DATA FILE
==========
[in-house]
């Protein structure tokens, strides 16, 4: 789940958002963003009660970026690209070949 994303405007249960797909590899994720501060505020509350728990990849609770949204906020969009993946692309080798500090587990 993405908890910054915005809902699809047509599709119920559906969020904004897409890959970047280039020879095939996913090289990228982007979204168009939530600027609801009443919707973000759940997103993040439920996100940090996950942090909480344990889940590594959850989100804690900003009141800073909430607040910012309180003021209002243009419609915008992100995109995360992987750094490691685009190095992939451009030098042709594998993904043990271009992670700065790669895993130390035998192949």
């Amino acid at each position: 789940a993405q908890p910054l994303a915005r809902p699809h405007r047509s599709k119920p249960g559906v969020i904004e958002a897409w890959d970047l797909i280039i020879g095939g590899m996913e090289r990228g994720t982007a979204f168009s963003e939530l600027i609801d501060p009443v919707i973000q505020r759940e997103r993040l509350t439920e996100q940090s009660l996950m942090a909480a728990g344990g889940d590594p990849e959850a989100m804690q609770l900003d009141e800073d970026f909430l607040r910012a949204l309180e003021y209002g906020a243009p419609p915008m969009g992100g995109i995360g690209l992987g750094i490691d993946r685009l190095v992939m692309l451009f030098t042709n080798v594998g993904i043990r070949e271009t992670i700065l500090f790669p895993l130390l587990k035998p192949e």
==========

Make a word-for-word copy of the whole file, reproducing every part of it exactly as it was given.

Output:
[in-house]
């Protein structure tokens, strides 16, 4: 789940958002963003009660970026690209070949 994303405007249960797909590899994720501060505020509350728990990849609770949204906020969009993946692309080798500090587990 993405908890910054915005809902699809047509599709119920559906969020904004897409890959970047280039020879095939996913090289990228982007979204168009939530600027609801009443919707973000759940997103993040439920996100940090996950942090909480344990889940590594959850989100804690900003009141800073909430607040910012309180003021209002243009419609915008992100995109995360992987750094490691685009190095992939451009030098042709594998993904043990271009992670700065790669895993130390035998192949």
């Amino acid at each position: 789940a993405q908890p910054l994303a915005r809902p699809h405007r047509s599709k119920p249960g559906v969020i904004e958002a897409w890959d970047l797909i280039i020879g095939g590899m996913e090289r990228g994720t982007a979204f168009s963003e939530l600027i609801d501060p009443v919707i973000q505020r759940e997103r993040l509350t439920e996100q940090s009660l996950m942090a909480a728990g344990g889940d590594p990849e959850a989100m804690q609770l900003d009141e800073d970026f909430l607040r910012a949204l309180e003021y209002g906020a243009p419609p915008m969009g992100g995109i995360g690209l992987g750094i490691d993946r685009l190095v992939m692309l451009f030098t042709n080798v594998g993904i043990r070949e271009t992670i700065l500090f790669p895993l130390l587990k035998p192949e």